This summer, visitors to Huis Marseille will have the opportunity of experiencing the contrasts and similarities between film and photography on the basis of works selected from the Huis Marseille collection and the H+F Collection (Runa Islam, Jörg Sasse), supplemented by several works on loan. The central focus is the artist’s search for the best technique possible. Although consumers are switching over in droves to digital, the choice between analogue and digital is not a self-evident one for many artists, photographers and filmmakers. The difference in quality remains a matter of debate: although pixel density increases with digital, the difference with old techniques is far from definitive. Runa Islam, Beate Gütschow, Jörg Sasse and Vik Muniz are led in their choices by the artistic possibilities of the medium to such an extent that the underlying technique – however complex – is essential to the expressive power of their intended images. And for the lesser-known young filmmakers who will be showing their short films on the open stage in the courtyard as well, the choice of technique (film, high-definition, dv, etc.) is what determines the expressiveness of their work. (Although they go less far in this respect.) In the discussion that Huis Marseille is organizing in relation to this exhibition at the end of June, prominent photographers and filmmakers will speak about their artistic and technical dilemmas.
German photographer Beate Gütschow (Mainz, 1970) works with sampled images to compose hyperrealistic photographs on the computer. She makes Arcadian landscapes that are reminiscent of 17th century landscape paintings. However, Gütschow’s idealised version of contemporary nature emphasizes the artificiality of the 17th century ideal. The urban environments in her newest, monumental black-and-white work also have a familiar quality. Employing segments of existing images, Gütschow photoshops our architectural heritage into utopian cityscapes. The hushed, monumental air of these images is also somehow threatening – is this the silence before, or after, the storm?
The German artist Jörg Sasse (Bad Salzuflen, 1962) also works with found photographs to which he gives new form and meaning on the computer. He possesses a large collection of anonymous snapshots: his sketchbooks. Sasse sometimes uses simply a fragment of a photo, changing colours, forms and contrast in such a way that a new image emerges. His way of working is like that of a sculptor: he starts with a large amount of raw material, and (unlike Beate Gütschow) reduces it by phases to one motif from which all traces of exact visual orientation have been erased. What Sasse presents on his website is experimental imagery – nothing more nor less than a numbered inventory of visual investigations.
Vik Muniz (Saõ Paolo, 1961) has exhibited in Huis Marseille before. Rather than reconstructing his imaginary world in the computer, he works in his studio with the most unlikely materials. In a virtuoso yet playful manner he copies and reproduces visual icons from art history, film, literature and visual culture, but then in wool, chocolate syrup and, recently, in diamonds and caviar. Muniz himself calls his spectacular works ‘photographic delusions’, in which he demonstratively refutes the implicit trust that viewers place in what they see.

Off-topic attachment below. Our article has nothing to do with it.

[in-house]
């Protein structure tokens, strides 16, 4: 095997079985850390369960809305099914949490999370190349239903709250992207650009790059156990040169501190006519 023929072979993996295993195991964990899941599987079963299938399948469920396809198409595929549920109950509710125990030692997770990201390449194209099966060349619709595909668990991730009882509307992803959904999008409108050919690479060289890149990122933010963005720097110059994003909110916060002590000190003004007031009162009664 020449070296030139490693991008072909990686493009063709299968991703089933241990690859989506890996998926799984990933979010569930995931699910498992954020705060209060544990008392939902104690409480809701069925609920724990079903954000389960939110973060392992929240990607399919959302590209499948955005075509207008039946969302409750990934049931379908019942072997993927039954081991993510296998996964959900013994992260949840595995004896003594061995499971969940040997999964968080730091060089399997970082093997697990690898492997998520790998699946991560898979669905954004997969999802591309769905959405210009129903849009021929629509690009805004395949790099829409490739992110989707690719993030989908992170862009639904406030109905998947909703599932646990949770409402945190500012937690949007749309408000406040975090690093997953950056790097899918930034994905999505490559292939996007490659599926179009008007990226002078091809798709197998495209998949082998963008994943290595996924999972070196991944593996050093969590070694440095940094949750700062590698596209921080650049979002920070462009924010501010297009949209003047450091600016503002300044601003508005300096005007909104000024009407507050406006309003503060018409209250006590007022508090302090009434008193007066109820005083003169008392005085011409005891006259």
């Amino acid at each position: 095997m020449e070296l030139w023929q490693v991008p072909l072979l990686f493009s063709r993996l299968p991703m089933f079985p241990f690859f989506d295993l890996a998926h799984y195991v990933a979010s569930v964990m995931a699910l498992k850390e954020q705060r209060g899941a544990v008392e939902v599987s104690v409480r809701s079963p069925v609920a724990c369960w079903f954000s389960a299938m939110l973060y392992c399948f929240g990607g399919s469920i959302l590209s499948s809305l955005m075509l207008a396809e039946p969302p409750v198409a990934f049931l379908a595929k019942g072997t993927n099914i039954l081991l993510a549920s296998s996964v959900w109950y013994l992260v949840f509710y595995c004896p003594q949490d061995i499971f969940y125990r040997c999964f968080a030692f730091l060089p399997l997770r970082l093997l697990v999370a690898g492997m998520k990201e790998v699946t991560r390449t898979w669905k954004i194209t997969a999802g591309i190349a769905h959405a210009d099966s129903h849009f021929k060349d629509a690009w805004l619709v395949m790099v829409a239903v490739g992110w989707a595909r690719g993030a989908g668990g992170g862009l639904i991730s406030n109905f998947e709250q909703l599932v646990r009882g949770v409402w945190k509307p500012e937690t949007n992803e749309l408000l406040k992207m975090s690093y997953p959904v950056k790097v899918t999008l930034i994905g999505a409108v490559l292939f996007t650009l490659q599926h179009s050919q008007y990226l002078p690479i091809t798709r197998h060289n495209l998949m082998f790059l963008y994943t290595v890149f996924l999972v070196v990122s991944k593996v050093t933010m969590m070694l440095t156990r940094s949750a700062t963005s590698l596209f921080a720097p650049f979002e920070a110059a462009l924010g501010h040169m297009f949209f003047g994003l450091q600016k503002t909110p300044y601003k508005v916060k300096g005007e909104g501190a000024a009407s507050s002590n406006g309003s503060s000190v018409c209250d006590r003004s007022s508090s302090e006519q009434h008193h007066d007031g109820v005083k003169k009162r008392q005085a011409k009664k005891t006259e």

Runa Islam, Time Lines (2005)
This summer, Time Lines, the 35 mm film by Runa Islam (Dhaka, 1970), will have its Dutch premiere. The film was produced by the Centre d’Art Santa Mònica (CASM) in Barcelona, where Islam made the film. The camera follows a cable car’s slow journey on the cable-lift from the harbour to Montjuïc and back. Instead of the spectacular view from the cable car, the theme is the machinations which make that view possible so as to give the illusion of travelling through time and space – just as film suggests another reality, with the camera reaching inaccessible places and letting the viewer travel back in time. With Time Lines, Islam also demonstrates the relationship between the early 20th century amusement parks, where she shot the film, and the silent films from the same era, which were shown in such parks before cinemas came about. Films were one of the attractions that could give the public the illusion of a different reality. Islam therefore shot the film in 35 mm, the traditional feature-film format. The rattling projector and the intense experience of light and colour make viewers consciously aware of the medium and of the aerial journey.
Time Lines was acquired and given on loan by the H+F Collection, with which Huis Marseille has partnered since the beginning of this year; see: www.h-fcollection.com.
Short films in Huis Marseille: open stage for young filmmakers
The parallels and contrasts between film and photography also present a good opportunity for becoming interactively acquainted with the work of many young filmmakers. Huis Marseille is offering an open stage for short films this summer. Each month a selection from the films that are submitted will be projected in large format in the inner courtyard of the museum. All of the entries can be seen on monitors in the Media Kitchen. Deadlines for sending in new work are May 22 and June 19. For more information, see: www.huismarseille.nl